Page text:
China’s yuan goes international whilst Euro faces shaky future


For a country with strict capital controls and which does not have a market economy, China’s overseas initiatives continue to dominate.

China’s national currency, the yuan, is gaining international prominence, having been used for nearly a quarter of all transactions outside China during 2014.

A marriage of strictly communist business practice in which state ownership features as a major factor within most Chinese corporate entities, very low operating costs and the capitalist ethos of being able to expand commercial enterprises overseas has proven a runaway success for ultra-efficient China, which is now actively promoting the yuan in order to give it a larger role in global trade and investment in the hope that it will become a global reserve currency alongside the dollar, euro and yen.

In 2014, the yuan was used for over $1.6 trillion of international payments, according to information from the Chinese central bank that was published early this week.

This level of rapid growth as an international currency for cross-border payment contrasts with the uncertainty of western reserve currencies, most importantly the euro, which currently faces potential depreciation should Greece exit the European Union leaving the European Central Bank exposed to over 190 billion euros of unserviceable debt, potentially wiping out over a third of its capital.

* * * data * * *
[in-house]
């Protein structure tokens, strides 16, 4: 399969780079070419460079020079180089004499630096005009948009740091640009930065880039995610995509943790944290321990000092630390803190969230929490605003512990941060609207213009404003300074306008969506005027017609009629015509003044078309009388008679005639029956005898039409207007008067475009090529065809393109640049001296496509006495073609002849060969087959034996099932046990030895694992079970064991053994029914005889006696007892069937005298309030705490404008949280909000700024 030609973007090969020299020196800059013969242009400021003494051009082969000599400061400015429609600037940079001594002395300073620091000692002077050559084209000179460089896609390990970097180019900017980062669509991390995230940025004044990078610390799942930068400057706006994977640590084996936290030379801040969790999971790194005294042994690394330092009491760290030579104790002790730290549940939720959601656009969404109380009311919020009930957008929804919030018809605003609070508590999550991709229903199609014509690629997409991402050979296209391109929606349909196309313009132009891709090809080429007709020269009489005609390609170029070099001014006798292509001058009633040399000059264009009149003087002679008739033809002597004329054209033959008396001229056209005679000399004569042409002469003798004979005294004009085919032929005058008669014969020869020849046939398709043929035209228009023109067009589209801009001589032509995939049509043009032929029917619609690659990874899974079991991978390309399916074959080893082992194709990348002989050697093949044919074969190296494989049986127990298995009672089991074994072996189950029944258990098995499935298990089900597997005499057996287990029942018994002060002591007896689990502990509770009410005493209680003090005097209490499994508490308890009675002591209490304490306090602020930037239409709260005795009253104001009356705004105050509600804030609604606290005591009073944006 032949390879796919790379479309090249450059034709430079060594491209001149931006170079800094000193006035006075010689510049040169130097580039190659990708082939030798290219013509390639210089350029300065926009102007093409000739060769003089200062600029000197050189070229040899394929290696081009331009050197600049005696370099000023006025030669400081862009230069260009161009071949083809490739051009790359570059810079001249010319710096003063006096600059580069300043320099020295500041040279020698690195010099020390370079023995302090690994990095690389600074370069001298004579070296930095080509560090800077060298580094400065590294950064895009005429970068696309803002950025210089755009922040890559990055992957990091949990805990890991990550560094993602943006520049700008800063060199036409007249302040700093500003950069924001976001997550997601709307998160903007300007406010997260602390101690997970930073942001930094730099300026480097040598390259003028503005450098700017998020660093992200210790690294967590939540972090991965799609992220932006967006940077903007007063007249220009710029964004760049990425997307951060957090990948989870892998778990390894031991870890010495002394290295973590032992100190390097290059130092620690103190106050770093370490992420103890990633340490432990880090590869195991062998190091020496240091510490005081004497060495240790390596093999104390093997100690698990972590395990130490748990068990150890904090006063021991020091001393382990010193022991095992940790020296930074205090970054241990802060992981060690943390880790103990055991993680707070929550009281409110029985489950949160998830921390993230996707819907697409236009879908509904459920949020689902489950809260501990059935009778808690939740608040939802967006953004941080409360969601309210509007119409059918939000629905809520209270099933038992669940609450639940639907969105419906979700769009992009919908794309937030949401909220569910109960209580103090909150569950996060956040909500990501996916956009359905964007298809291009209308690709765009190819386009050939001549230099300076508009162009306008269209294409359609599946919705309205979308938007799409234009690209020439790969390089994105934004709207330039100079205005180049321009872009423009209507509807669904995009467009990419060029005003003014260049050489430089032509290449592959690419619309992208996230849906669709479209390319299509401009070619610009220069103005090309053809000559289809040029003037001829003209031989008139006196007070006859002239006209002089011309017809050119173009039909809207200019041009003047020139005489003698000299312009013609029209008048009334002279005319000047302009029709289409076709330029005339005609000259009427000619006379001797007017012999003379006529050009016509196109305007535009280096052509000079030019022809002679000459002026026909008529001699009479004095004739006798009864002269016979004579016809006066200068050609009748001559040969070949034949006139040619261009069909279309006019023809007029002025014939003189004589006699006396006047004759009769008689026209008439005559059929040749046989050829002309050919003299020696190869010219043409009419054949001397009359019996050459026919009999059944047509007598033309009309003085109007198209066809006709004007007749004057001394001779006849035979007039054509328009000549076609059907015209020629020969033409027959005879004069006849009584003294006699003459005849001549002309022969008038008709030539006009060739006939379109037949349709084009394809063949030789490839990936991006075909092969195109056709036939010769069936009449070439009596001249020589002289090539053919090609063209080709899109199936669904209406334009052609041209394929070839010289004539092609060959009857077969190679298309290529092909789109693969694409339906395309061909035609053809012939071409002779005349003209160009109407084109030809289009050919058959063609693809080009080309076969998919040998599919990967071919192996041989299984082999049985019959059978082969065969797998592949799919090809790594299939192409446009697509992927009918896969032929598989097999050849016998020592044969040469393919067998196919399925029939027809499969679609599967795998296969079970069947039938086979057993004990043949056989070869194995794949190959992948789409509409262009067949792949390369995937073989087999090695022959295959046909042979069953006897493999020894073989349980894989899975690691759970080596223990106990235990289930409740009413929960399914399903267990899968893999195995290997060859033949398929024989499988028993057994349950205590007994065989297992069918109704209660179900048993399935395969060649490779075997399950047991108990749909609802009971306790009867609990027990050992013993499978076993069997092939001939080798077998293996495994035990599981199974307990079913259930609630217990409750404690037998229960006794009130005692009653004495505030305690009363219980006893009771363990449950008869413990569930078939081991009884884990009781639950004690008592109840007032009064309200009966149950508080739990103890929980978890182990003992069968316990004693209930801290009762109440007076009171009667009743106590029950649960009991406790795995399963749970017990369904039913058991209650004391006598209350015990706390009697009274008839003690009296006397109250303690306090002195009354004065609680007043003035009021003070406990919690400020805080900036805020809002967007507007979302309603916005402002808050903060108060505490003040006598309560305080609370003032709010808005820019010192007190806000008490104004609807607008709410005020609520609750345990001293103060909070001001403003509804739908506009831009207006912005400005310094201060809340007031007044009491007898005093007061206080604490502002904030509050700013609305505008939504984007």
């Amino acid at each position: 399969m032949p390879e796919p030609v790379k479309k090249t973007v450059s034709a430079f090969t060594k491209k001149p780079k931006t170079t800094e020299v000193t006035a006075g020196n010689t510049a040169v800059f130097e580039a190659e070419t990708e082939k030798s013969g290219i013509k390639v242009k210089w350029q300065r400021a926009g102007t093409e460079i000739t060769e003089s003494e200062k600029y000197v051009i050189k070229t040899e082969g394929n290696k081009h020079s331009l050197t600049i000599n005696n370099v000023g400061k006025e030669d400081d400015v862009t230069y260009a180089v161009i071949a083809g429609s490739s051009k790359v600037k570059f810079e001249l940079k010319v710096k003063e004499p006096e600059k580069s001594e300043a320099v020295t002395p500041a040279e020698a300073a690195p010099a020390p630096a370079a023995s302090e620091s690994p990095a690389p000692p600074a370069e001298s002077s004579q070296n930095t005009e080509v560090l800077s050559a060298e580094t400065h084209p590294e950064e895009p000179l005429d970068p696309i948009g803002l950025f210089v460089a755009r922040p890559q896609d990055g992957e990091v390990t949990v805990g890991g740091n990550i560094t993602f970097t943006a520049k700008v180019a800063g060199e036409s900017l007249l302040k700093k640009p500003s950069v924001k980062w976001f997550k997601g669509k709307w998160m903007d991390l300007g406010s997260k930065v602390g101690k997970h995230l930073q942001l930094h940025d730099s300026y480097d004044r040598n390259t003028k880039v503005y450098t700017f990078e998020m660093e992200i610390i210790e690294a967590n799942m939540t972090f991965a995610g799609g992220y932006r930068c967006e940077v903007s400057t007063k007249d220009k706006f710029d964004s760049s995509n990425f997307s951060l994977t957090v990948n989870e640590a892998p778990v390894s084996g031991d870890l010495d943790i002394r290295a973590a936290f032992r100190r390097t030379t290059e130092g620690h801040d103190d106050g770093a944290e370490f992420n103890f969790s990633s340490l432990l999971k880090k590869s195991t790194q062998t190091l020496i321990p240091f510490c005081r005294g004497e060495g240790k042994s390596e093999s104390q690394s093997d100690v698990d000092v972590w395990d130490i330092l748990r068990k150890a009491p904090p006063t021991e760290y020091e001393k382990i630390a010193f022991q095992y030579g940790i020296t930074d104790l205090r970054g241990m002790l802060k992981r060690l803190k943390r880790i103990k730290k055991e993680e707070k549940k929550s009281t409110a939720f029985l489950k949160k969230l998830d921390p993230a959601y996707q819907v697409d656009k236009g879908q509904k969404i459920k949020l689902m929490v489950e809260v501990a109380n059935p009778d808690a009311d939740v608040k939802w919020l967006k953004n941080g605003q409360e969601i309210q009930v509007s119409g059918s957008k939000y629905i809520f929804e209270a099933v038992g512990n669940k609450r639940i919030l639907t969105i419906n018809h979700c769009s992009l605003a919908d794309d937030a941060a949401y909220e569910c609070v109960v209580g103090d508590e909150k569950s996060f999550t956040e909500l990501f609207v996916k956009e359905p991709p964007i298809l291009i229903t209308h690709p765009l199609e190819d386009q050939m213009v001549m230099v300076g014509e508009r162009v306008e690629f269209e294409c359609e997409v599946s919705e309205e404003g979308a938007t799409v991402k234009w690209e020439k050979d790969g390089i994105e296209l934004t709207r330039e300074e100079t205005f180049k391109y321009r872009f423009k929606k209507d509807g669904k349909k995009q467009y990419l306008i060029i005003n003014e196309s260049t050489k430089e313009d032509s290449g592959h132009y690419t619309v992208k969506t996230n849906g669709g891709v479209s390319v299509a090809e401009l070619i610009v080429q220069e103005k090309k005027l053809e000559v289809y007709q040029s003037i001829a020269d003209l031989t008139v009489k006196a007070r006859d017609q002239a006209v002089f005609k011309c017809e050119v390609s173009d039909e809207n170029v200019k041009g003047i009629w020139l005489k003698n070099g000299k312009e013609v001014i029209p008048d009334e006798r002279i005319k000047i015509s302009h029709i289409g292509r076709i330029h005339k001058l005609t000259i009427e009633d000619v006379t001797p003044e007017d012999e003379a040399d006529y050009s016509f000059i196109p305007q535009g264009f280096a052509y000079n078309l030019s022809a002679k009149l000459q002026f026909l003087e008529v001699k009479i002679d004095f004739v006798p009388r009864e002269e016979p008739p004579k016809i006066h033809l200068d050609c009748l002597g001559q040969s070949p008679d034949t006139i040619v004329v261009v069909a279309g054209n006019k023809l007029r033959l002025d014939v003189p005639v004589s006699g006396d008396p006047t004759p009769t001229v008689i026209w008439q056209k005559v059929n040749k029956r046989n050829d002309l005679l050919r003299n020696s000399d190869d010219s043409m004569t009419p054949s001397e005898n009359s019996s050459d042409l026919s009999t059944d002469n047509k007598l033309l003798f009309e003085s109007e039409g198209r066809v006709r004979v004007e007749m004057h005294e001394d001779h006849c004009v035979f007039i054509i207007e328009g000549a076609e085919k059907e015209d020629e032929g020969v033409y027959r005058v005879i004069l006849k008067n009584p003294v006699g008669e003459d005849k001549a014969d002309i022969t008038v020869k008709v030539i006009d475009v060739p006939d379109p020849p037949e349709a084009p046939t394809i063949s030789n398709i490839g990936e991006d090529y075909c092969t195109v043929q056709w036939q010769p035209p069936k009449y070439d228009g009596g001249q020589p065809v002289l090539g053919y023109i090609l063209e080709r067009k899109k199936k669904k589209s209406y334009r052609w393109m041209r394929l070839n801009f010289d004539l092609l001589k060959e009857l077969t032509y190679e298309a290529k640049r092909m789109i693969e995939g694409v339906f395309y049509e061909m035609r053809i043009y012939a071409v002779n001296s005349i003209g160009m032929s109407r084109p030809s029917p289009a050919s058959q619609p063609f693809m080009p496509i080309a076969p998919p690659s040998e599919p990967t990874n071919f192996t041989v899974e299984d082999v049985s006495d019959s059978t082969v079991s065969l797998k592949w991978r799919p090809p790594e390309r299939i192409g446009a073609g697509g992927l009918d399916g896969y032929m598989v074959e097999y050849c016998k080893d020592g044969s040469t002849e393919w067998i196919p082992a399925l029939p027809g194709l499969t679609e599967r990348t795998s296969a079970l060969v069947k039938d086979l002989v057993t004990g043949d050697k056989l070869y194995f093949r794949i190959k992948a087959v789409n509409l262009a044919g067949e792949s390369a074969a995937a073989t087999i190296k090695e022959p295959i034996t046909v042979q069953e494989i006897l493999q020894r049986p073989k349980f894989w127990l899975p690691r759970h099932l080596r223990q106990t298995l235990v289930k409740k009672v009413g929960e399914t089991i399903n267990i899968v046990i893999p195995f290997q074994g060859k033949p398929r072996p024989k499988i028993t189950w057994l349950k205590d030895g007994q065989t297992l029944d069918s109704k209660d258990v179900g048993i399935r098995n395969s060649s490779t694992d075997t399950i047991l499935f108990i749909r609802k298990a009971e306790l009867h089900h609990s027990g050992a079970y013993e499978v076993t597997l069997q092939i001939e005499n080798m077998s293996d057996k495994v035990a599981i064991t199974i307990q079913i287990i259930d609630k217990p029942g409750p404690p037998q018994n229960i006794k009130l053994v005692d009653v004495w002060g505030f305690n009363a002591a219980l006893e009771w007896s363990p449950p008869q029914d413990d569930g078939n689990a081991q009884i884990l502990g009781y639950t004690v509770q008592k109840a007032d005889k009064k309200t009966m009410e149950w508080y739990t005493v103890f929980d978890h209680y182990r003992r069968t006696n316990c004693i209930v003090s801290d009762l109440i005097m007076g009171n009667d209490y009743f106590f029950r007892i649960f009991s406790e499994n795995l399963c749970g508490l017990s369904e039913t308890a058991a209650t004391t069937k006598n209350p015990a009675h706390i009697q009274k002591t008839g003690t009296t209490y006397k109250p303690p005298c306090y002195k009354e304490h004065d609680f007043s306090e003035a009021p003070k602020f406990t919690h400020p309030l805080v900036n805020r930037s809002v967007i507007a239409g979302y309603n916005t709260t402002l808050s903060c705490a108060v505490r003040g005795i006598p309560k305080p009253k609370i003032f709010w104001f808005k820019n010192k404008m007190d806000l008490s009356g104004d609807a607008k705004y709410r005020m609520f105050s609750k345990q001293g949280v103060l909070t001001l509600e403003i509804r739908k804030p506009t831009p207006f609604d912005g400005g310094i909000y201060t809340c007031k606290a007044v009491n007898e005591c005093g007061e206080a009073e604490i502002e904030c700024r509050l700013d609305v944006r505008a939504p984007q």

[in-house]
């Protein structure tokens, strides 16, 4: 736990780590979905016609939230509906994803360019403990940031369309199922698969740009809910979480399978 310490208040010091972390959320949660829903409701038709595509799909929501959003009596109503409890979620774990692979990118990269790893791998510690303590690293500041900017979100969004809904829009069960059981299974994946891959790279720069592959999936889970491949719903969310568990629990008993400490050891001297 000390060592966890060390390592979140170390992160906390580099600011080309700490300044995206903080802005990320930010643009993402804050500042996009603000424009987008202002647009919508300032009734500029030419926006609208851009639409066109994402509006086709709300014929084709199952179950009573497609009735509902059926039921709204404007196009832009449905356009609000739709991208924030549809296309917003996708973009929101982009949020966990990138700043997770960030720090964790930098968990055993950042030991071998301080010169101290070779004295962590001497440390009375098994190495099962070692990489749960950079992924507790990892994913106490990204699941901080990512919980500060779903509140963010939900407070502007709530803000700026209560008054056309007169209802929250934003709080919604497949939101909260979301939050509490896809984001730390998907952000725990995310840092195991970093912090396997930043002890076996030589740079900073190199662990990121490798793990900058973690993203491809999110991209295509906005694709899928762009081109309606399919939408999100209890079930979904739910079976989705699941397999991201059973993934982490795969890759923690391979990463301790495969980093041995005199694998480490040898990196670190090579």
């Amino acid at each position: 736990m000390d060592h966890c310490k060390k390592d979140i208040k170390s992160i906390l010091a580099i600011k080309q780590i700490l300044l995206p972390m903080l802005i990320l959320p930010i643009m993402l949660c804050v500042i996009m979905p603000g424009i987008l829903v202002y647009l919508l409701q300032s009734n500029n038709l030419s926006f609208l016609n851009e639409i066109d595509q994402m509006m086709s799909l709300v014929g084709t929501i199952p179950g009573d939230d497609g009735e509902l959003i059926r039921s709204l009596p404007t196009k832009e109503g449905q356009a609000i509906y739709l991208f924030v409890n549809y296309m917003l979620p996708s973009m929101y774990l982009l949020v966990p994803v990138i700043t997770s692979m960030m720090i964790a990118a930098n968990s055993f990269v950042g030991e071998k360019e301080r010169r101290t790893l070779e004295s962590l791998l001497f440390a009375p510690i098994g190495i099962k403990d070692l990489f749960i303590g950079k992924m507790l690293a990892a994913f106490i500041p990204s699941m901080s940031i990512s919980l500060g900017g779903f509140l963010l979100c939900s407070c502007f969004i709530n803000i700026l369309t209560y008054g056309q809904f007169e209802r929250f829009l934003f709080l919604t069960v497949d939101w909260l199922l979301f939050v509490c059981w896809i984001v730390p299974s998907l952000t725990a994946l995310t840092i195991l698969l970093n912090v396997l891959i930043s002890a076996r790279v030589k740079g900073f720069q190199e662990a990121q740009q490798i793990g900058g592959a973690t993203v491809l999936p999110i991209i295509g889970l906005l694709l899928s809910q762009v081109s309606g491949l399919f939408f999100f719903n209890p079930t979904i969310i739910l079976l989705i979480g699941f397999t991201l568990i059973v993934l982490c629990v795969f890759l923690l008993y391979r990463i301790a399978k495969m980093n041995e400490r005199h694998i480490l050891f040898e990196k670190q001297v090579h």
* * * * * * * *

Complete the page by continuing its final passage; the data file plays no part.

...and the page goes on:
Indeed, last week’s move by the Swiss National Bank to suddenly remove the 1.20 floor on the EURCHF which created tremendous volatility as the Swiss franc rose dramatically against the euro, sending FX trading accounts into negative balance across the world, and putting an end to some previously long established and well capitalized companies.

These factors serve to create nervousness among traders and investors in Europe which is increasingly indebted, has received bailout after bailout, and is deindustrialized with China having stepped in to produce and export, well, pretty much everything.

China’s rapid industrialization and its place as the world’s number one manufacturer of hardware, electronic equipment and technology is also a clear indicator that, whilst many western economies become increasingly burdened, China is well placed to provide a strong currency for global markets.

If it were not a communist nation, for certain the yuan would already dominate.

Or would it?

A large part of the reason for China’s fiscal strength is purely down to the structure of the country’s political and economic model. Internally, it is run as a strictly communist nation in which the government is vast and employs over 750,000 people, monitors everything with millimetric precision. People do not have mortgages, they do not have personal debt, they do not own their own homes, and are employed by state-owned enterprises which provide minimal salaries, no pensions, no healthcare insurance, no opportunity for progression and no opportunity to set up as a freelance entrepreneur. There is no social mobility, no freedom of movement or choice of profession.

This means that human resources are vast, costs are low and the government is the ultimate winner, giving it enormous global purchasing power.